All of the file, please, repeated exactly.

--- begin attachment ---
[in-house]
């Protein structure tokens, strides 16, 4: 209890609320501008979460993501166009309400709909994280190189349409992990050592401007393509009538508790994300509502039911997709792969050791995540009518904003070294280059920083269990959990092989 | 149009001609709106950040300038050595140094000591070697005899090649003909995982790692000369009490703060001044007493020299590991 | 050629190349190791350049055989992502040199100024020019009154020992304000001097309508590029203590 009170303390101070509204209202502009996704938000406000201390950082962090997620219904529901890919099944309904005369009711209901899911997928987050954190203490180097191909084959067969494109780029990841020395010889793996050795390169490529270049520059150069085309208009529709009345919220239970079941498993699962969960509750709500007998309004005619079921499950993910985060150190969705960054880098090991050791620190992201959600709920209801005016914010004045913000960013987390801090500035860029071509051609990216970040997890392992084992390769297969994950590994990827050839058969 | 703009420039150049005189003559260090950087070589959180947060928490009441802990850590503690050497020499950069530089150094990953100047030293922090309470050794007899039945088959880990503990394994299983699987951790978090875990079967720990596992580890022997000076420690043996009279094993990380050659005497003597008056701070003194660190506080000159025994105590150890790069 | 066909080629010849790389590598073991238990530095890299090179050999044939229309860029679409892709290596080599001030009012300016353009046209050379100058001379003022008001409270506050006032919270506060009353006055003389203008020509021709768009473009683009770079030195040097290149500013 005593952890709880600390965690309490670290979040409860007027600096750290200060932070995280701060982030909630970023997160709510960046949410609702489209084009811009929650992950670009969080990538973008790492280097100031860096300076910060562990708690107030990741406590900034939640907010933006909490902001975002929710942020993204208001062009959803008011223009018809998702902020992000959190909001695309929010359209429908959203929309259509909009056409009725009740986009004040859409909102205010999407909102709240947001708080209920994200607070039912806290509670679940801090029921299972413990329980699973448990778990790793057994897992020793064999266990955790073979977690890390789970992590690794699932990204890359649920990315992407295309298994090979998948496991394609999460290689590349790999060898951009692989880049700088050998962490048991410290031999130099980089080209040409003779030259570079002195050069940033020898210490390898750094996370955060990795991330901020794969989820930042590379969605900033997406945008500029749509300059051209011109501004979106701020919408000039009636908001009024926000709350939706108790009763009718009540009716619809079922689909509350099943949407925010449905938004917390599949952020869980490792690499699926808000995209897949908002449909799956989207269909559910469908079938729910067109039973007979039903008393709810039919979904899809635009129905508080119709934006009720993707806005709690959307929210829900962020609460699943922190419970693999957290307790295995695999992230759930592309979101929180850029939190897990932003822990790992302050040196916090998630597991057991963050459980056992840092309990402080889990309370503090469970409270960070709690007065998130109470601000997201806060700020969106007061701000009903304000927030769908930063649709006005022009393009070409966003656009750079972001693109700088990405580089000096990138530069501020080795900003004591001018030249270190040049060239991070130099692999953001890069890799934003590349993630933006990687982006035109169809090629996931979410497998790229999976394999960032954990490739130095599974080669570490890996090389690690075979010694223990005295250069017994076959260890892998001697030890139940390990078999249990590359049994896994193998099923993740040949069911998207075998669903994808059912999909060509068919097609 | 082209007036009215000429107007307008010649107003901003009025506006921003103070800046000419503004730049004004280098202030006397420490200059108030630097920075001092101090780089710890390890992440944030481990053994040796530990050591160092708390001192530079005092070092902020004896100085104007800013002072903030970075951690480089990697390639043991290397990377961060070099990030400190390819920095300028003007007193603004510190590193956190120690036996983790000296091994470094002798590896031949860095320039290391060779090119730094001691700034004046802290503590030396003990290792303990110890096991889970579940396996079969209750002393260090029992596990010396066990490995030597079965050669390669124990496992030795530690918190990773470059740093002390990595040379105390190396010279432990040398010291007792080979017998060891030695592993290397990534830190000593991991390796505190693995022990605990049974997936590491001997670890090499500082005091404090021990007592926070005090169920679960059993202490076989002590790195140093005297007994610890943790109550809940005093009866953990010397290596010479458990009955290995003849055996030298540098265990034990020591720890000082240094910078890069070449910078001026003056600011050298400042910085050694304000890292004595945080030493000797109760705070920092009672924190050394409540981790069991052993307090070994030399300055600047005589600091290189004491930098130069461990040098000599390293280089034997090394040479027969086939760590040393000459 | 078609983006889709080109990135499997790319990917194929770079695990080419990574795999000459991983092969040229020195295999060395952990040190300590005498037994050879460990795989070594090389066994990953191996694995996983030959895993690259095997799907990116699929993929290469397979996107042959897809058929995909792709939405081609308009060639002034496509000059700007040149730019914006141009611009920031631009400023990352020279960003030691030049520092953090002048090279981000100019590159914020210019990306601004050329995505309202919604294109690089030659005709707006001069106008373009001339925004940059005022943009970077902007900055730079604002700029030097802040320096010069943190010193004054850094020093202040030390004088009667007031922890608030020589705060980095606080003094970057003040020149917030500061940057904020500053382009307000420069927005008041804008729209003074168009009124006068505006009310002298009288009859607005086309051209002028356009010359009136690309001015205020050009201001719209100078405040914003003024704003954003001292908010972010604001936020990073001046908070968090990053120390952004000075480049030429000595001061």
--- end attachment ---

[in-house]
């Protein structure tokens, strides 16, 4: 209890609320501008979460993501166009309400709909994280190189349409992990050592401007393509009538508790994300509502039911997709792969050791995540009518904003070294280059920083269990959990092989 | 149009001609709106950040300038050595140094000591070697005899090649003909995982790692000369009490703060001044007493020299590991 | 050629190349190791350049055989992502040199100024020019009154020992304000001097309508590029203590 009170303390101070509204209202502009996704938000406000201390950082962090997620219904529901890919099944309904005369009711209901899911997928987050954190203490180097191909084959067969494109780029990841020395010889793996050795390169490529270049520059150069085309208009529709009345919220239970079941498993699962969960509750709500007998309004005619079921499950993910985060150190969705960054880098090991050791620190992201959600709920209801005016914010004045913000960013987390801090500035860029071509051609990216970040997890392992084992390769297969994950590994990827050839058969 | 703009420039150049005189003559260090950087070589959180947060928490009441802990850590503690050497020499950069530089150094990953100047030293922090309470050794007899039945088959880990503990394994299983699987951790978090875990079967720990596992580890022997000076420690043996009279094993990380050659005497003597008056701070003194660190506080000159025994105590150890790069 | 066909080629010849790389590598073991238990530095890299090179050999044939229309860029679409892709290596080599001030009012300016353009046209050379100058001379003022008001409270506050006032919270506060009353006055003389203008020509021709768009473009683009770079030195040097290149500013 005593952890709880600390965690309490670290979040409860007027600096750290200060932070995280701060982030909630970023997160709510960046949410609702489209084009811009929650992950670009969080990538973008790492280097100031860096300076910060562990708690107030990741406590900034939640907010933006909490902001975002929710942020993204208001062009959803008011223009018809998702902020992000959190909001695309929010359209429908959203929309259509909009056409009725009740986009004040859409909102205010999407909102709240947001708080209920994200607070039912806290509670679940801090029921299972413990329980699973448990778990790793057994897992020793064999266990955790073979977690890390789970992590690794699932990204890359649920990315992407295309298994090979998948496991394609999460290689590349790999060898951009692989880049700088050998962490048991410290031999130099980089080209040409003779030259570079002195050069940033020898210490390898750094996370955060990795991330901020794969989820930042590379969605900033997406945008500029749509300059051209011109501004979106701020919408000039009636908001009024926000709350939706108790009763009718009540009716619809079922689909509350099943949407925010449905938004917390599949952020869980490792690499699926808000995209897949908002449909799956989207269909559910469908079938729910067109039973007979039903008393709810039919979904899809635009129905508080119709934006009720993707806005709690959307929210829900962020609460699943922190419970693999957290307790295995695999992230759930592309979101929180850029939190897990932003822990790992302050040196916090998630597991057991963050459980056992840092309990402080889990309370503090469970409270960070709690007065998130109470601000997201806060700020969106007061701000009903304000927030769908930063649709006005022009393009070409966003656009750079972001693109700088990405580089000096990138530069501020080795900003004591001018030249270190040049060239991070130099692999953001890069890799934003590349993630933006990687982006035109169809090629996931979410497998790229999976394999960032954990490739130095599974080669570490890996090389690690075979010694223990005295250069017994076959260890892998001697030890139940390990078999249990590359049994896994193998099923993740040949069911998207075998669903994808059912999909060509068919097609 | 082209007036009215000429107007307008010649107003901003009025506006921003103070800046000419503004730049004004280098202030006397420490200059108030630097920075001092101090780089710890390890992440944030481990053994040796530990050591160092708390001192530079005092070092902020004896100085104007800013002072903030970075951690480089990697390639043991290397990377961060070099990030400190390819920095300028003007007193603004510190590193956190120690036996983790000296091994470094002798590896031949860095320039290391060779090119730094001691700034004046802290503590030396003990290792303990110890096991889970579940396996079969209750002393260090029992596990010396066990490995030597079965050669390669124990496992030795530690918190990773470059740093002390990595040379105390190396010279432990040398010291007792080979017998060891030695592993290397990534830190000593991991390796505190693995022990605990049974997936590491001997670890090499500082005091404090021990007592926070005090169920679960059993202490076989002590790195140093005297007994610890943790109550809940005093009866953990010397290596010479458990009955290995003849055996030298540098265990034990020591720890000082240094910078890069070449910078001026003056600011050298400042910085050694304000890292004595945080030493000797109760705070920092009672924190050394409540981790069991052993307090070994030399300055600047005589600091290189004491930098130069461990040098000599390293280089034997090394040479027969086939760590040393000459 | 078609983006889709080109990135499997790319990917194929770079695990080419990574795999000459991983092969040229020195295999060395952990040190300590005498037994050879460990795989070594090389066994990953191996694995996983030959895993690259095997799907990116699929993929290469397979996107042959897809058929995909792709939405081609308009060639002034496509000059700007040149730019914006141009611009920031631009400023990352020279960003030691030049520092953090002048090279981000100019590159914020210019990306601004050329995505309202919604294109690089030659005709707006001069106008373009001339925004940059005022943009970077902007900055730079604002700029030097802040320096010069943190010193004054850094020093202040030390004088009667007031922890608030020589705060980095606080003094970057003040020149917030500061940057904020500053382009307000420069927005008041804008729209003074168009009124006068505006009310002298009288009859607005086309051209002028356009010359009136690309001015205020050009201001719209100078405040914003003024704003954003001292908010972010604001936020990073001046908070968090990053120390952004000075480049030429000595001061």